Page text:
You could say the relationship between Sen. Susan Collins and Planned Parenthood is like that between a clownfish and a sea anemone. Despite the exchange of an occasional sting or slight, they thrive and strive in symbiosis for women’s reproductive rights as the water around them grows more murky and toxic every day. Moderate Republicans face extinction and women’s rights are threatened, yet Collins’ star continues to rise and Planned Parenthood is stronger than ever. The paradox is in the numbers, as is the challenge.

Collins has been twice ranked the second-most popular senator in America and has an approval rating of 79 percent, on top of being re-elected in 2014 with close to 70 percent of the vote – without an endorsement by Planned Parenthood. Compare that with a 19 percent approval rating for Congress as a whole and the fate of moderate Republicans around the country ousted by the right-wing party fringe.

Planned Parenthood is 36 years older and almost as popular as Collins. The nonprofit organization that provides health care to 2.5 million people every year enjoys support from 70 percent of the population across the state, according to polling, including from people who voted for President Trump.

“This election went one way, but it was obviously not a mandate, and it was certainly not a mandate on repealing women’s health and rights,” Cecile Richards, president of the Planned Parenthood Federation of America, told me Friday morning.

It makes dollars and sense that a majority of Americans support Planned Parenthood and want the federal government to continue reimbursing it to the tune of $550 million per year for providing life-saving services. It’s a fiscally conservative program. Access to contraception and education reduces unwanted pregnancies and therefore the number of abortions. The fiscal cost of providing preventive care is substantially less than treating illness. Teenagers who know about sexually transmitted diseases are less likely to contract them and need treatment. Defunding Planned Parenthood is like defunding the local fire department. Sounds good until it’s your house up in flames.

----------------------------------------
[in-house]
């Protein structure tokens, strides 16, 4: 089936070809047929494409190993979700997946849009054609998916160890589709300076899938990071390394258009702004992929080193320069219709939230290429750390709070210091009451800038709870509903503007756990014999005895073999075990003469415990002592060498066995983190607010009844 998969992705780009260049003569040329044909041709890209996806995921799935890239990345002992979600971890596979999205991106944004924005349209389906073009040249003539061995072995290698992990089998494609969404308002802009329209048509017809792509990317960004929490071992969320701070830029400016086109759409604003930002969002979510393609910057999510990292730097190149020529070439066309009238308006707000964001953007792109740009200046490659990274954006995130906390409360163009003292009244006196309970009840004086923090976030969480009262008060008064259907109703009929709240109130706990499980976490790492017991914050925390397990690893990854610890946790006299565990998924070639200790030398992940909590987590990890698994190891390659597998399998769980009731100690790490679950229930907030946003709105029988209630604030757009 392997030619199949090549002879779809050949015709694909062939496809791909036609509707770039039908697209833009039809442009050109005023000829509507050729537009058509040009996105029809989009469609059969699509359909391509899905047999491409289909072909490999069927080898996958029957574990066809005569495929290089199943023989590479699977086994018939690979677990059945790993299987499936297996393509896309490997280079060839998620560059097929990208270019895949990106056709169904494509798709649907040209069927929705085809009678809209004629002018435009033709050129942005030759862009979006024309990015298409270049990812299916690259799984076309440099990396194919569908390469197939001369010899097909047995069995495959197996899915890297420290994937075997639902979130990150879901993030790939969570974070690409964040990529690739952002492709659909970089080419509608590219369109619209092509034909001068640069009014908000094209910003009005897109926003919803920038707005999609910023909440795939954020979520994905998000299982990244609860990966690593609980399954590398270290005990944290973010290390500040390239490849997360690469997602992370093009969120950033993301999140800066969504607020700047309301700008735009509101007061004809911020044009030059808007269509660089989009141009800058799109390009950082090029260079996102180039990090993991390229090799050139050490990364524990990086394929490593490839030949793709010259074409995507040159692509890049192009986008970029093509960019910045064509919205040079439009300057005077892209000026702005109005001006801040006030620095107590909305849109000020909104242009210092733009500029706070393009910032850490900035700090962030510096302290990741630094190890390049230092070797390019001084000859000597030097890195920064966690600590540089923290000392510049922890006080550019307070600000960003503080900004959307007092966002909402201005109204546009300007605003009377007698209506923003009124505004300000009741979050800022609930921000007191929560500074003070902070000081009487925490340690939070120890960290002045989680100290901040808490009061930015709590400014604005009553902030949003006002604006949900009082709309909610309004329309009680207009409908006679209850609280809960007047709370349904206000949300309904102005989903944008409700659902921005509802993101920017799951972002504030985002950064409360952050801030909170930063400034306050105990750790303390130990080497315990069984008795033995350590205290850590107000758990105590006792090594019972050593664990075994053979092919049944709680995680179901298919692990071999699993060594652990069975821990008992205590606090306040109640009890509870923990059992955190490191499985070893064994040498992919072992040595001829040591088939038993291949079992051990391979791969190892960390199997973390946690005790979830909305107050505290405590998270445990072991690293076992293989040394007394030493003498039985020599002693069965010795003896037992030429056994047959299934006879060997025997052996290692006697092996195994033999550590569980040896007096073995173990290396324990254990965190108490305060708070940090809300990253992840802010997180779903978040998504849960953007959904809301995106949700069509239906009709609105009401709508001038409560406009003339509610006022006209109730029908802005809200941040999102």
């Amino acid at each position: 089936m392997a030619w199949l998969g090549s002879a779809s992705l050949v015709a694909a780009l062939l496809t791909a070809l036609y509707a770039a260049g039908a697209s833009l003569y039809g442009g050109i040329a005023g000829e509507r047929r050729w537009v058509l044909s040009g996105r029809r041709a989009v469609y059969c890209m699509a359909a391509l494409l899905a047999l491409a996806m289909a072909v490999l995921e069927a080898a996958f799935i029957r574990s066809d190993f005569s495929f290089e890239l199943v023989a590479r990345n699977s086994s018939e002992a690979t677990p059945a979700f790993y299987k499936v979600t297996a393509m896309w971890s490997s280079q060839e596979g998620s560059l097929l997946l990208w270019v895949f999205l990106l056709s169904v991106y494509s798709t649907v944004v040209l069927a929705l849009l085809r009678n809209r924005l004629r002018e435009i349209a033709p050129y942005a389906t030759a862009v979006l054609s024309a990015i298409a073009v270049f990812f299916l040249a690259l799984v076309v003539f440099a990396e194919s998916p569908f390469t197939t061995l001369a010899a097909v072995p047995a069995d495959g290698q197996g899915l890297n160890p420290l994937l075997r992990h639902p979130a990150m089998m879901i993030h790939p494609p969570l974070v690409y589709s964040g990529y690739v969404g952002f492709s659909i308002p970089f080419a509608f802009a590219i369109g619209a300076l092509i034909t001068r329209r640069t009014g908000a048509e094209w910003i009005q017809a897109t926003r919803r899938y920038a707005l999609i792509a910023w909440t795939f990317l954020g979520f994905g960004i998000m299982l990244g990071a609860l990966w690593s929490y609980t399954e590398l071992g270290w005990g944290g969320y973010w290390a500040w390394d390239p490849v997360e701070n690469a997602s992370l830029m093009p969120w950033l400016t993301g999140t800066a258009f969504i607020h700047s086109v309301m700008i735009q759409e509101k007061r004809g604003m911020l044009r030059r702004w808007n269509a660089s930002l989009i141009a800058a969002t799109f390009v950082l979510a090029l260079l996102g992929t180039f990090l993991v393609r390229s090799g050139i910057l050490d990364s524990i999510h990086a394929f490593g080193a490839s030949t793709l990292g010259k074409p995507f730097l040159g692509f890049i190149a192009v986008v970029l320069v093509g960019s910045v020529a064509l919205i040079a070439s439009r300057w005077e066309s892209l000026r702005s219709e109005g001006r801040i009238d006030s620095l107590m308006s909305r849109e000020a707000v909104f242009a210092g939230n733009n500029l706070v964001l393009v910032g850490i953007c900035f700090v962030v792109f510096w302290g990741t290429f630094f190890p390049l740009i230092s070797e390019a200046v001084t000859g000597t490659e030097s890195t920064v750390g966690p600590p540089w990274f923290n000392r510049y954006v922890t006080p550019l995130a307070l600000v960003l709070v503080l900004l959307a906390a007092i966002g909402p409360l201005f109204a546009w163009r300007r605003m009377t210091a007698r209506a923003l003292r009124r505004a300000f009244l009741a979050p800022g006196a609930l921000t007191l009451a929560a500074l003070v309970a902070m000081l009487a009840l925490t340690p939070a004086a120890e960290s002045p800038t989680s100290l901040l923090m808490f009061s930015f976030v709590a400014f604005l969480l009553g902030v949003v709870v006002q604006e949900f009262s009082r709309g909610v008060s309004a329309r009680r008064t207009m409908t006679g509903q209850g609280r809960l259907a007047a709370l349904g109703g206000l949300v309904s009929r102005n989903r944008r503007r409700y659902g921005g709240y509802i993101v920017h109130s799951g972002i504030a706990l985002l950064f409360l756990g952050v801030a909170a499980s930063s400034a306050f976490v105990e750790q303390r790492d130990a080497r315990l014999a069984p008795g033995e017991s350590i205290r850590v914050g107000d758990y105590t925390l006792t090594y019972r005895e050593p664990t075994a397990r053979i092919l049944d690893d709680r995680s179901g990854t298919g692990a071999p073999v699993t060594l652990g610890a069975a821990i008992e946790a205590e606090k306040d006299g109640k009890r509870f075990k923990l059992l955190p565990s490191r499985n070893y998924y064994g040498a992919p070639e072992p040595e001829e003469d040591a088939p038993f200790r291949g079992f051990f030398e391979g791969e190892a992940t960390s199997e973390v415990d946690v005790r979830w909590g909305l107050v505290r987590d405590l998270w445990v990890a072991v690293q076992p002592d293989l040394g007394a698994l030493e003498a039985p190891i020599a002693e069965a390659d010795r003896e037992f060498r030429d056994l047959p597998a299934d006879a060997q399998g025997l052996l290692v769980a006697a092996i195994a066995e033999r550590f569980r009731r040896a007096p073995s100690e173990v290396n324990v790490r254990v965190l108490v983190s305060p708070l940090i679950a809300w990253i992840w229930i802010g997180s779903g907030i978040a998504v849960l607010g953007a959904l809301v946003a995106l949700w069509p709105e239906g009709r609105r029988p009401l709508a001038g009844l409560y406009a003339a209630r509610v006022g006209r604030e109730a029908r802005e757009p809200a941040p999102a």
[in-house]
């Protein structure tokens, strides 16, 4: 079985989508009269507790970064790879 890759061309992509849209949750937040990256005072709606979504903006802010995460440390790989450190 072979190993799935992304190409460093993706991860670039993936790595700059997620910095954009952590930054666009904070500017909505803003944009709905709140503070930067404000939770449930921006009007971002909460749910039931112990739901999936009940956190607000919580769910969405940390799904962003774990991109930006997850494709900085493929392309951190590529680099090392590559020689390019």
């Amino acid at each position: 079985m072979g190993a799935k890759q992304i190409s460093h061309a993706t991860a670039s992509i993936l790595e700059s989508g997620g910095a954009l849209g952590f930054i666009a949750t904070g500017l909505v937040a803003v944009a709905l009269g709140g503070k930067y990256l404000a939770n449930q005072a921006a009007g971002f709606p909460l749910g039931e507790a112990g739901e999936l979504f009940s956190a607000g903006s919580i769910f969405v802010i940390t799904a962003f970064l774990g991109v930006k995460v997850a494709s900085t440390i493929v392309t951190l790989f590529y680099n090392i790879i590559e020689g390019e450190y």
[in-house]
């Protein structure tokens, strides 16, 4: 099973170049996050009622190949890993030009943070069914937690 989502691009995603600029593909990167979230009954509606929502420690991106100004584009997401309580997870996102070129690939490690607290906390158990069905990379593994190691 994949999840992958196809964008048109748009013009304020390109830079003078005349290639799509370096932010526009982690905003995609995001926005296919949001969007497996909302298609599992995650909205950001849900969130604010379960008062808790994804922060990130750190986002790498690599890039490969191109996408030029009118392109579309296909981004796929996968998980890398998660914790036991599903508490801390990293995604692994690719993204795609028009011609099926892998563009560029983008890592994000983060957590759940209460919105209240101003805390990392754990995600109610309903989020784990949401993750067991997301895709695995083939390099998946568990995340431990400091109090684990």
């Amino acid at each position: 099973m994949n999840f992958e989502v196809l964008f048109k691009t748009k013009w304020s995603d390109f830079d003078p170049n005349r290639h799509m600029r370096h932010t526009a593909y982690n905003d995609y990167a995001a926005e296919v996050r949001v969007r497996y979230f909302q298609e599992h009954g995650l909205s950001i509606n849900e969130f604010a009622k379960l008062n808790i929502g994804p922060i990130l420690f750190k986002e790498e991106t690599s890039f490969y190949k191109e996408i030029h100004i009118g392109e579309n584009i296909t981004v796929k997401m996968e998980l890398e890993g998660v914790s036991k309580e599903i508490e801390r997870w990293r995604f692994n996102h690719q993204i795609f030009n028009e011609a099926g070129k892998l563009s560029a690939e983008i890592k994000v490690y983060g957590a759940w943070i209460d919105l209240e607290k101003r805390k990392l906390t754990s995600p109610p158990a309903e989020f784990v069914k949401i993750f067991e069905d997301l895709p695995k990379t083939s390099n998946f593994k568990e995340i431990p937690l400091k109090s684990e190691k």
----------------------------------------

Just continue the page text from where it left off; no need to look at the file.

The budget reconciliation bill to repeal Obamacare and defund Planned Parenthood, as well as the resolution voted on by the House to let states do it – a resolution, by the way, supported by Rep. Bruce Poliquin – are not like votes to defund all the local fire departments, though, just those departments that place the aspirations of the homeowner over others wishing to control her. “Defunding” Planned Parenthood means one of its doctors who screens a patient for cancer will not get reimbursed by Medicaid, but another doctor across the street or 100 miles down the road screening for cancer will get reimbursed.

A wildly popular and cost-effective health clinic that educates men and women, treats disease and prevents unwanted pregnancy, thereby reducing the number of abortions, would be supported by the people in Washington sent there to represent them, one might think – but the elephant in the room is the elephant in the room.